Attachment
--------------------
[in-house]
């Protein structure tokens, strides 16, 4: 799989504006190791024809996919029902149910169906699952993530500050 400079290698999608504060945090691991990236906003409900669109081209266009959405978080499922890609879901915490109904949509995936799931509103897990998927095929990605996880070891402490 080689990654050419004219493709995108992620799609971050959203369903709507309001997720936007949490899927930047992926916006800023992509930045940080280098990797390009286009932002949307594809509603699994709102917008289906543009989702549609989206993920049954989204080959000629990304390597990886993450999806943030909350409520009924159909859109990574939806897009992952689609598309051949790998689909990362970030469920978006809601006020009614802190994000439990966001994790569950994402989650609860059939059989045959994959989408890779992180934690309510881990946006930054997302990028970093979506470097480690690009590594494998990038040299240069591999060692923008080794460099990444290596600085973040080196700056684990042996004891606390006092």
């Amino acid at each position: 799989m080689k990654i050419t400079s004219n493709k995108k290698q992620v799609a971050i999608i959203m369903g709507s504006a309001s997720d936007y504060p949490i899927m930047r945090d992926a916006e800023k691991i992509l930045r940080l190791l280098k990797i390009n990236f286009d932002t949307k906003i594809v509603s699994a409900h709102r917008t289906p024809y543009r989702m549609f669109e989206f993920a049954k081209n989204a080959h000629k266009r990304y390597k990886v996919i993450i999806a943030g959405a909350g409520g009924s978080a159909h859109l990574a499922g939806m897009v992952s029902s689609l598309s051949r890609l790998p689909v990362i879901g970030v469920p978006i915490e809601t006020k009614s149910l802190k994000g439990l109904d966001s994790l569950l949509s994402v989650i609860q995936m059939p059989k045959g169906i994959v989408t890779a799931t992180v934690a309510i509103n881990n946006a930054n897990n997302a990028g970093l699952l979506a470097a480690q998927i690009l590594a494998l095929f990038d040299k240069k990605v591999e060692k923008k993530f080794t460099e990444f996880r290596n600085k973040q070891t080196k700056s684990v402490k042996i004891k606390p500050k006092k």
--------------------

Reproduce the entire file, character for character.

[in-house]
């Protein structure tokens, strides 16, 4: 799989504006190791024809996919029902149910169906699952993530500050 400079290698999608504060945090691991990236906003409900669109081209266009959405978080499922890609879901915490109904949509995936799931509103897990998927095929990605996880070891402490 080689990654050419004219493709995108992620799609971050959203369903709507309001997720936007949490899927930047992926916006800023992509930045940080280098990797390009286009932002949307594809509603699994709102917008289906543009989702549609989206993920049954989204080959000629990304390597990886993450999806943030909350409520009924159909859109990574939806897009992952689609598309051949790998689909990362970030469920978006809601006020009614802190994000439990966001994790569950994402989650609860059939059989045959994959989408890779992180934690309510881990946006930054997302990028970093979506470097480690690009590594494998990038040299240069591999060692923008080794460099990444290596600085973040080196700056684990042996004891606390006092």
């Amino acid at each position: 799989m080689k990654i050419t400079s004219n493709k995108k290698q992620v799609a971050i999608i959203m369903g709507s504006a309001s997720d936007y504060p949490i899927m930047r945090d992926a916006e800023k691991i992509l930045r940080l190791l280098k990797i390009n990236f286009d932002t949307k906003i594809v509603s699994a409900h709102r917008t289906p024809y543009r989702m549609f669109e989206f993920a049954k081209n989204a080959h000629k266009r990304y390597k990886v996919i993450i999806a943030g959405a909350g409520g009924s978080a159909h859109l990574a499922g939806m897009v992952s029902s689609l598309s051949r890609l790998p689909v990362i879901g970030v469920p978006i915490e809601t006020k009614s149910l802190k994000g439990l109904d966001s994790l569950l949509s994402v989650i609860q995936m059939p059989k045959g169906i994959v989408t890779a799931t992180v934690a309510i509103n881990n946006a930054n897990n997302a990028g970093l699952l979506a470097a480690q998927i690009l590594a494998l095929f990038d040299k240069k990605v591999e060692k923008k993530f080794t460099e990444f996880r290596n600085k973040q070891t080196k700056s684990v402490k042996i004891k606390p500050k006092k």